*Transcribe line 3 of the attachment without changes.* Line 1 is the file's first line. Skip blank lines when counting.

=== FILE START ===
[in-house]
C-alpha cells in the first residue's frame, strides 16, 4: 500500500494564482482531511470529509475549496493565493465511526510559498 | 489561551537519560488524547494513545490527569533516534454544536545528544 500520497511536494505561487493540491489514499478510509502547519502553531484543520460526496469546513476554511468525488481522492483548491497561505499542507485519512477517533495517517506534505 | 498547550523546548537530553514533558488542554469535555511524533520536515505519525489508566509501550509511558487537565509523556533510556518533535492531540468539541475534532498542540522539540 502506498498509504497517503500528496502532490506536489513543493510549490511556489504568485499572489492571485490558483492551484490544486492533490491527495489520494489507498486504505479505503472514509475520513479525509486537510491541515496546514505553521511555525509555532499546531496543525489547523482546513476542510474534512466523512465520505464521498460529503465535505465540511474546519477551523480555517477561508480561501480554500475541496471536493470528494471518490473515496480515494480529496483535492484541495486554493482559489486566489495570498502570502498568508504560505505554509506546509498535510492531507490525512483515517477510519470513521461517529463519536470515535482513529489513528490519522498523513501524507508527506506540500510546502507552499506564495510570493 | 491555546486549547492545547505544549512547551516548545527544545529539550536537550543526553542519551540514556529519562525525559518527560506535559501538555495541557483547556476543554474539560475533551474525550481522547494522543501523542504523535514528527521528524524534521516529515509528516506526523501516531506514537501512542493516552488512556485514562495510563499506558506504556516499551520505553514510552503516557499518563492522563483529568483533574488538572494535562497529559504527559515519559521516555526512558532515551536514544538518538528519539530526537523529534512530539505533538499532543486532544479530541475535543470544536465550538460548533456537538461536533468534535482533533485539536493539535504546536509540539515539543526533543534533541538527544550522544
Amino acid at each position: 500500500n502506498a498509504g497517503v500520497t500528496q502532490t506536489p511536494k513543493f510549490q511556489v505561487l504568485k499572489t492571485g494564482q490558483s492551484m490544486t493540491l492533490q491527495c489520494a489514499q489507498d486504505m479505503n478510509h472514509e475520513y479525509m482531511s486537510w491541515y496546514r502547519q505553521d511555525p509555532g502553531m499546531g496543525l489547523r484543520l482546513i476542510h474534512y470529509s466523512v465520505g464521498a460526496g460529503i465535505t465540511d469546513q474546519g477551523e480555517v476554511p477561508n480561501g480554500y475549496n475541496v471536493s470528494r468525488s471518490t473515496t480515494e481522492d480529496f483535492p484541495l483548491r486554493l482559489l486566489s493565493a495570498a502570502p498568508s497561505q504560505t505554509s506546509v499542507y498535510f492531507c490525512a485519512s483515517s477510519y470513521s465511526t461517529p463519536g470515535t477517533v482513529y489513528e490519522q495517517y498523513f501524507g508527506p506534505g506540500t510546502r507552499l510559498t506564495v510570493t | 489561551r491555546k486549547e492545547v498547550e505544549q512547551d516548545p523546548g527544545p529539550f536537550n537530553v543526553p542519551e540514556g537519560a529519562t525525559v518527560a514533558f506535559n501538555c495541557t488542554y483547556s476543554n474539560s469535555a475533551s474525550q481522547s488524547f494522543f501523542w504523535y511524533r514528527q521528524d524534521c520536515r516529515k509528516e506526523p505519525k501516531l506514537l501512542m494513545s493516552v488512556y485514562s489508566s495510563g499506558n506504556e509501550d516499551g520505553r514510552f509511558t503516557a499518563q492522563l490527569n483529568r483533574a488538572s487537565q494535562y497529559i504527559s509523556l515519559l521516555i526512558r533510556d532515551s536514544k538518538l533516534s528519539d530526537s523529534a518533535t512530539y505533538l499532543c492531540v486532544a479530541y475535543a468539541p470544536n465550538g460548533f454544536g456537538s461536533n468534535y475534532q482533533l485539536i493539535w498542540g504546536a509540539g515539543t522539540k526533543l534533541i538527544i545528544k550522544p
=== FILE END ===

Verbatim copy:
Amino acid at each position: 500500500n502506498a498509504g497517503v500520497t500528496q502532490t506536489p511536494k513543493f510549490q511556489v505561487l504568485k499572489t492571485g494564482q490558483s492551484m490544486t493540491l492533490q491527495c489520494a489514499q489507498d486504505m479505503n478510509h472514509e475520513y479525509m482531511s486537510w491541515y496546514r502547519q505553521d511555525p509555532g502553531m499546531g496543525l489547523r484543520l482546513i476542510h474534512y470529509s466523512v465520505g464521498a460526496g460529503i465535505t465540511d469546513q474546519g477551523e480555517v476554511p477561508n480561501g480554500y475549496n475541496v471536493s470528494r468525488s471518490t473515496t480515494e481522492d480529496f483535492p484541495l483548491r486554493l482559489l486566489s493565493a495570498a502570502p498568508s497561505q504560505t505554509s506546509v499542507y498535510f492531507c490525512a485519512s483515517s477510519y470513521s465511526t461517529p463519536g470515535t477517533v482513529y489513528e490519522q495517517y498523513f501524507g508527506p506534505g506540500t510546502r507552499l510559498t506564495v510570493t | 489561551r491555546k486549547e492545547v498547550e505544549q512547551d516548545p523546548g527544545p529539550f536537550n537530553v543526553p542519551e540514556g537519560a529519562t525525559v518527560a514533558f506535559n501538555c495541557t488542554y483547556s476543554n474539560s469535555a475533551s474525550q481522547s488524547f494522543f501523542w504523535y511524533r514528527q521528524d524534521c520536515r516529515k509528516e506526523p505519525k501516531l506514537l501512542m494513545s493516552v488512556y485514562s489508566s495510563g499506558n506504556e509501550d516499551g520505553r514510552f509511558t503516557a499518563q492522563l490527569n483529568r483533574a488538572s487537565q494535562y497529559i504527559s509523556l515519559l521516555i526512558r533510556d532515551s536514544k538518538l533516534s528519539d530526537s523529534a518533535t512530539y505533538l499532543c492531540v486532544a479530541y475535543a468539541p470544536n465550538g460548533f454544536g456537538s461536533n468534535y475534532q482533533l485539536i493539535w498542540g504546536a509540539g515539543t522539540k526533543l534533541i538527544i545528544k550522544p